Jason Miller, Trump's former communications director, is as truthful with the public as he allegedly was with his wife.
MILLER: The reality is that the Republicans have to act on it and not only as Abby mentioned, the number of health care providers are pulling out, but by next month, all of the carriers in the country have to announce whether they are staying in or out, and then in October, we will find out what the premium increases are going to be looking like, and Obamacare in the current construct is collapsing on itself, and they are right, they have to take action on this.
DAVID GREGORY: And that is an assertion that is made that is debatable to what extent it is collapsing. A lot of problems, but as I am going around the country and talking to the people in the health care business in the various streams, there are successes and failures and this is something that is interesting to me, Anderson, because over the weekend the president got into trouble saying, oh, no, the pre-existing condition, it is going to be in there but it was not, and it exposed something, this is a very conservative approach to how government ought to interfere in the healthcare system.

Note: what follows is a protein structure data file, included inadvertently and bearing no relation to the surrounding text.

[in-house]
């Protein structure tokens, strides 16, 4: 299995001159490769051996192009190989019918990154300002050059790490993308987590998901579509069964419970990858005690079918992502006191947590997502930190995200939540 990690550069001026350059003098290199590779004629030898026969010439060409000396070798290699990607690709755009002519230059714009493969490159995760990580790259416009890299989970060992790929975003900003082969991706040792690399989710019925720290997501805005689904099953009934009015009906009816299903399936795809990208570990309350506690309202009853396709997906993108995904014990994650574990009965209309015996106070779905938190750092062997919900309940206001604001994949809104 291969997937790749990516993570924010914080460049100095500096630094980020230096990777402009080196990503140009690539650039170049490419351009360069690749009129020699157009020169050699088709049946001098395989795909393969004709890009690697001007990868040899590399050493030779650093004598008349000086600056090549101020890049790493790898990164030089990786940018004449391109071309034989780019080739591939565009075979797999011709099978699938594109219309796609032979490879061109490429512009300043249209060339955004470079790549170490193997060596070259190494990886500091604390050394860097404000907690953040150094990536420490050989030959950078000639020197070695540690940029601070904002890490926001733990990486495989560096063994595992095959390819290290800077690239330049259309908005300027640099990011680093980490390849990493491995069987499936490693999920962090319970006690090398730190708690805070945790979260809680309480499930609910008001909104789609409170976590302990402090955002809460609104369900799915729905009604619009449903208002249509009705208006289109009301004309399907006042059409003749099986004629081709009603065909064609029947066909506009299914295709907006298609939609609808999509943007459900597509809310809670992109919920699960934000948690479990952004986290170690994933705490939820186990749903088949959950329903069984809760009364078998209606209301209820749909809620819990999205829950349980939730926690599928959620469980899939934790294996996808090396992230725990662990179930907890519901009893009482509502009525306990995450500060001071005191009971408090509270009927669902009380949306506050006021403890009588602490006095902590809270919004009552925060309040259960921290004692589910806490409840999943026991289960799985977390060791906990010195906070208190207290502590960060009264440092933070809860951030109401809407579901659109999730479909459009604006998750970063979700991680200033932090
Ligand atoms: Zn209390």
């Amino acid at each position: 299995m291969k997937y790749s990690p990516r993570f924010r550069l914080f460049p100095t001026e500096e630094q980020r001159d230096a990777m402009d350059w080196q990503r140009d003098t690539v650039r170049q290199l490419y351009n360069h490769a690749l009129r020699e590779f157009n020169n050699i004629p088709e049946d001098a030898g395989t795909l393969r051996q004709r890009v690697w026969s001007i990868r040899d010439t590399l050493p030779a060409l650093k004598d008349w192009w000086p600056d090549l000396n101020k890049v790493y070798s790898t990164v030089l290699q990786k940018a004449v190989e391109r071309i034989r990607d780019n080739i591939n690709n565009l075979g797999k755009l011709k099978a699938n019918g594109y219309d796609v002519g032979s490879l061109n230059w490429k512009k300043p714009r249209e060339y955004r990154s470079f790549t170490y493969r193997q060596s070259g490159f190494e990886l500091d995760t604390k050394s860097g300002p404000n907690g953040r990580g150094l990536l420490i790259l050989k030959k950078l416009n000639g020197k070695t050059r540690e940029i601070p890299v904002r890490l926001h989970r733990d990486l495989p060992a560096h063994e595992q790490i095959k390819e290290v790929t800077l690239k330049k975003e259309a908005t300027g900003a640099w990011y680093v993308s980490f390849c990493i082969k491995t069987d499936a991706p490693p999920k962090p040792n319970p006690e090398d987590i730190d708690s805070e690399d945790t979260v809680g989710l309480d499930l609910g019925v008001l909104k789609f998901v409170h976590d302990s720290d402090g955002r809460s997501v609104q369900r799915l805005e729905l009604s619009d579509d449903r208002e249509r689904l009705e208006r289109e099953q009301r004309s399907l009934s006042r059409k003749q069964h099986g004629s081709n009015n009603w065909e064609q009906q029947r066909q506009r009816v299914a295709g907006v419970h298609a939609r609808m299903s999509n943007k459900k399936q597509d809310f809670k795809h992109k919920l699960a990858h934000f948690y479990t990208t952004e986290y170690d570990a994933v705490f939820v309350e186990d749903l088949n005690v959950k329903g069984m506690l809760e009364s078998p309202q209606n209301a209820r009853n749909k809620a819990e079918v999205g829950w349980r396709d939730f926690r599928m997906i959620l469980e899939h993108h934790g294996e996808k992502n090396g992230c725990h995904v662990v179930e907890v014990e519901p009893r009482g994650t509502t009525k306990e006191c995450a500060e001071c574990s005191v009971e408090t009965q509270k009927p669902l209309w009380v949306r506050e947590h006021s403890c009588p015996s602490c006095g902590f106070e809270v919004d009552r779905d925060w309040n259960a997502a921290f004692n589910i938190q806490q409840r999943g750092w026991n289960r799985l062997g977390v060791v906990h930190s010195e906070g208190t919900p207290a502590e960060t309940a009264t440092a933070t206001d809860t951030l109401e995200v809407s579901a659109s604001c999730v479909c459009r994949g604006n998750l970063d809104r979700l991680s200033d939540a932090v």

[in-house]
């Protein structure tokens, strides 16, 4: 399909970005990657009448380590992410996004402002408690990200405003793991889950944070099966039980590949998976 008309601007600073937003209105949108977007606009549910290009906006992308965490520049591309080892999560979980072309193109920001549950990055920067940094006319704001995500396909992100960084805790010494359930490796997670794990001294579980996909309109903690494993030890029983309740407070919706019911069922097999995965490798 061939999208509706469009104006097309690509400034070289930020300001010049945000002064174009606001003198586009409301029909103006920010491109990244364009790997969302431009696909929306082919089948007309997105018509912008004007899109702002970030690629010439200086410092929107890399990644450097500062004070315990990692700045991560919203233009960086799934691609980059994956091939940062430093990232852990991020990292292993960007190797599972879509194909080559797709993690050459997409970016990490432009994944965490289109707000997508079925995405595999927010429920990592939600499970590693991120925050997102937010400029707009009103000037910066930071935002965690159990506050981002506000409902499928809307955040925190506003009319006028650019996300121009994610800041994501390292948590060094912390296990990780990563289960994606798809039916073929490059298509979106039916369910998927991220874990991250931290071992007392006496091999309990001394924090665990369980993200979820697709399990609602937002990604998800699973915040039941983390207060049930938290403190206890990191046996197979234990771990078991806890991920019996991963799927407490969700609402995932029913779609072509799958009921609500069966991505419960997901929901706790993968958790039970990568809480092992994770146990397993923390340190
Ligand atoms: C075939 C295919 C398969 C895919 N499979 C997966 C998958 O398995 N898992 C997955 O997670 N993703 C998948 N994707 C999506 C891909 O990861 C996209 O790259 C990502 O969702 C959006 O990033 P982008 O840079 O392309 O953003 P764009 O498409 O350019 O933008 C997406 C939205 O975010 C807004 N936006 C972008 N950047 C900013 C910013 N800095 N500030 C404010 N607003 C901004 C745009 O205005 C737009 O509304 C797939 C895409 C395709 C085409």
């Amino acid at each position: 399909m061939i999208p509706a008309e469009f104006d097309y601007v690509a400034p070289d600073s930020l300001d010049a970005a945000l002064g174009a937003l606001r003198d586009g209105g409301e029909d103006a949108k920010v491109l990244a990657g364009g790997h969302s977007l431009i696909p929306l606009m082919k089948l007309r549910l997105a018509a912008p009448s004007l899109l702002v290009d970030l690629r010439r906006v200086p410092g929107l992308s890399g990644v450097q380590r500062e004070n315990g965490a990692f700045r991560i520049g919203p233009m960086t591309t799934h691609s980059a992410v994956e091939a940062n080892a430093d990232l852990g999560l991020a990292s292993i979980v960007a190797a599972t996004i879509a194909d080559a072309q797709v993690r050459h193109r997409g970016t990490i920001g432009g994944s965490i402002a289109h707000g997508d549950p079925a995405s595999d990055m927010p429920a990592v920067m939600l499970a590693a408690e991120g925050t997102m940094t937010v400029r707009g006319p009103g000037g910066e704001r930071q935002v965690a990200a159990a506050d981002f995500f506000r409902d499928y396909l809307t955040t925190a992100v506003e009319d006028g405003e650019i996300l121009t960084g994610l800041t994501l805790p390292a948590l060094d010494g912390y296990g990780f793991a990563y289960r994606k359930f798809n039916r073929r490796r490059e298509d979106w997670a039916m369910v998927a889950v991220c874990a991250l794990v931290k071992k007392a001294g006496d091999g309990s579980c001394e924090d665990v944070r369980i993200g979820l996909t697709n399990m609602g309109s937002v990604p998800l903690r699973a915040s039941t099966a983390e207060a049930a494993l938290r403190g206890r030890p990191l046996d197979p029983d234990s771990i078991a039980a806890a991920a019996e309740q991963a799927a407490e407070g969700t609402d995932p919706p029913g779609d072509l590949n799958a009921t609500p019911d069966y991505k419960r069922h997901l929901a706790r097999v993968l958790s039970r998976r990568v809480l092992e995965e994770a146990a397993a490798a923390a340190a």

Dancin' Dave then goes on to describe the Obamacare approach as "big government, and big entitlement." He said this is a more "conservative" approach, and the president is more "moderate and pragmatic" on the issue than Obama was.
This makes my head hurt. More conservative than a market-based plan that made the insurance companies happy and was first proposed by the freakin' Heritage Foundation? Are you kidding me, Dave?
No, sadly, you are not.
Dave says one of the "biggest mistakes" of Obamacare was passing it on a party line vote and "not getting the real buy-in" from Republicans.
Also false. The Democrats did all kinds of backflips, trying to attract even one Republican vote.
But hey, you can't cover an issue without finding some way to do both-siderism, right, Dave?